Chinatown district in Bangkok

Lying south of Dusit and Banglamphu, the Chinatown (เยาวราช) district is one of the oldest areas of Bangkok as Chinese merchants were originally moved to this area in the early 1780's when Bangkok was founded. One of the main streets of this area, Charoen Krung (translating as 'Prosperous city'), was actually Bangkok's first paved road, so it's English name, New Road, couldn't really be more inappropriate nowadays. The area has got a somewhat seedy historical reputation for large numbers of opium dens, brothels (which hung green lanterns outside, giving it the name of the Green Light district), pawnshops and a fondness for gambling. Today, gold shops and pawnshops are still very popular in Chinatown and can be found almost anywhere. Drug dealing, prostitution and gambling (all now illegal in Thailand) are also still thought to be widespread in this area, though they are not likely to be very noticeable to the average visitor.

Nevertheless, Chinatown remains a pretty interesting area to visit. With the exception of Wat Traimit, it's almost completely untouristy, though this has the downside that most people round here speak very little Golden Buddha, Wat TraimitEnglish. Though the main roads are not very dissimilar to those of other parts of Bangkok, the genuine Chinatown lies down the busy numerous smaller roads, narrow alleys and backstreets. The Chinese in Chinatown have been living in Thailand for generations, and generally consider themselves very much as Thais - most can no longer speak any Chinese.

Very close to the intersection of Charoen Krung and Yaowarat road is perhaps the only real top attraction in Chinatown, Wat Traimit (วัดไตรมิตร), the Temple of the Golden Buddha. At first glance, the 3m high Buddha image in here looks distinctly average and undeserving of the busloads of tourists that visit every day. What attracts them all however, is the remarkable fact that it's made of 5.5 tonnes of solid gold. The story behind the image is that in 1957 a large stucco Buddha image was being moved by crane during development of a port. To the horror of all concerned, the crane operator accidentally dropped the image, sending it crashing towards the ground. Instead of smashing however, the stucco covering merely cracked and in the process revealed the solid gold image hidden underneath. It is thought to have been covered like this during the early Ayuthaya or Sukhothai period, apparently to protect the image from the invading Burmese, and remained that way for several hundred years. Just north of here is Hualamphong (หัวลำโพง), Bangkok's main train station.

Though other attractions as such are thin on the ground, Chinatown is an interesting place to just wander around. A couple of Chinatown's most interesting roads are Yaowarat road (ถนนเยาวราช), leading westwards from near Wat Traimit, and Sampeng Lane (ถนนสำเพ็ง, also sometimes known as Soi Wanit), running parallel south of Yaowarat.

Busy Yaowarat road is Chinatown's main street, and has surely one of greatest concentrations of gold shops anywhere, reflecting the love of gold the Thai-Chinese are often thought to have. There's dozens of them, all dazzlingly brightly colored, and with mainly very good prices. There's also plenty of restaurants round here also, where you can get birds-nest soup, dim sum, shark fin soup and other traditional Chinese delicacies.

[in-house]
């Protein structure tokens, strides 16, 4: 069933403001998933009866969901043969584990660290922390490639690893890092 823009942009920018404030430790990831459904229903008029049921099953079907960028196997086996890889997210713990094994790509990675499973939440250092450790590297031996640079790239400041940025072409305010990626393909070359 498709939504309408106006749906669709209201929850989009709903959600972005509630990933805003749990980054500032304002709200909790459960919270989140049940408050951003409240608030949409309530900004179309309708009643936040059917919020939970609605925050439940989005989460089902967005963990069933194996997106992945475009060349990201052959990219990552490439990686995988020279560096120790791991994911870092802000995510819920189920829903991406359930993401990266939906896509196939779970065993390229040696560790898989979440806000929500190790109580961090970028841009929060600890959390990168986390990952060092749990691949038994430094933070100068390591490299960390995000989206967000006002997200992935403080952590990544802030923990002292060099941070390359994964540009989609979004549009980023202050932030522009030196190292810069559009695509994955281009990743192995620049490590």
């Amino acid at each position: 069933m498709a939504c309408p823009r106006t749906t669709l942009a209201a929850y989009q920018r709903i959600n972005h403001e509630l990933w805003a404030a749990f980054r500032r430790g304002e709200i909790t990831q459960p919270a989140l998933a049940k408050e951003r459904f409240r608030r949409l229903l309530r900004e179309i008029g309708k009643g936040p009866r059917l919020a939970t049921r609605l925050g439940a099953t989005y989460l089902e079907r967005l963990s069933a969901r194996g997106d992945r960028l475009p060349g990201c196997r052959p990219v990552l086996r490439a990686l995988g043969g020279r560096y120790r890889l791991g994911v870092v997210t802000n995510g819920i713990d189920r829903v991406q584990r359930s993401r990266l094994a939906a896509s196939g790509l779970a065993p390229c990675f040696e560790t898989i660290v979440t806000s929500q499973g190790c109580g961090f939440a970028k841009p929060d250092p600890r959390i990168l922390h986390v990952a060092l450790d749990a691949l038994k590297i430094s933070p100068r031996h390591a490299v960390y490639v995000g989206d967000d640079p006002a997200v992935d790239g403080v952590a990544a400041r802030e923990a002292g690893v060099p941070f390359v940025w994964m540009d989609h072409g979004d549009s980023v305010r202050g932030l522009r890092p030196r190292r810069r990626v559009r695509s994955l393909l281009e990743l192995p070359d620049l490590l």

The narrow, crammed Sampeng Lane was previously infamous for the gang fighting and high numbers of murders that took place here. Nowadays, it's a very busy predominately pedestrian street, with the main danger being the odd motorbike that tries to get past. The street is a hive of constant commercial activity, mostly in textiles and cloth, and while it's not really a great place for buying anything, it's an interesting authentic experience that doesn't seem to have really changed in decades.

The Thieves Market, or Nakhon Kasem is slightly north of the western end of Sampeng Lane. Though legitimate today, it was so named because this was where goods stolen from houses inevitably turned up. It's now a good area for looking or buying Thai or Chinese antiques. There's quite a number of shops and reasonable range of supposedly antique and second hand goods.


Entrance to Wat Traimit is 20B, it's open from 9.00am to 5.00pm everyday. The markets in general are open until the late evening. Chinatown is not far from the Ko Rattanakosin area, including the attractions there such as Wat Phra Kaew and Wat Pho. Banglamphu is also just a short distance north of Chinatown.

Ordinary buses 1, 7, 8, 37, 49 and 75 will take you into Chinatown, some stopping on Charoen Krung, others on Worachak road (near the Thieves Market) though the river is normally a better bet due to the consistent traffic jams round here. The Tha Ratchawong pier is just a few hundred meters from Yaowarat road and Sampeng Lane.
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Thankyou for the time and effort that has been put into this excellent website. My research on a upcomming trip to Thialand keeps comming back to your site and I have saved many pages to the memory stick.
' Joseph
the informatoins are to the point.but only lack is the prices of things didnt mentioned the cheap rate of bags and shoes and also the price of gold in chinatown.if any one can add these things,then it will be helpful for me.coz,i am planning to visit there in august'06.also want to know about hotel rate within 20$.can you help me with these things?thank you.
' farjo
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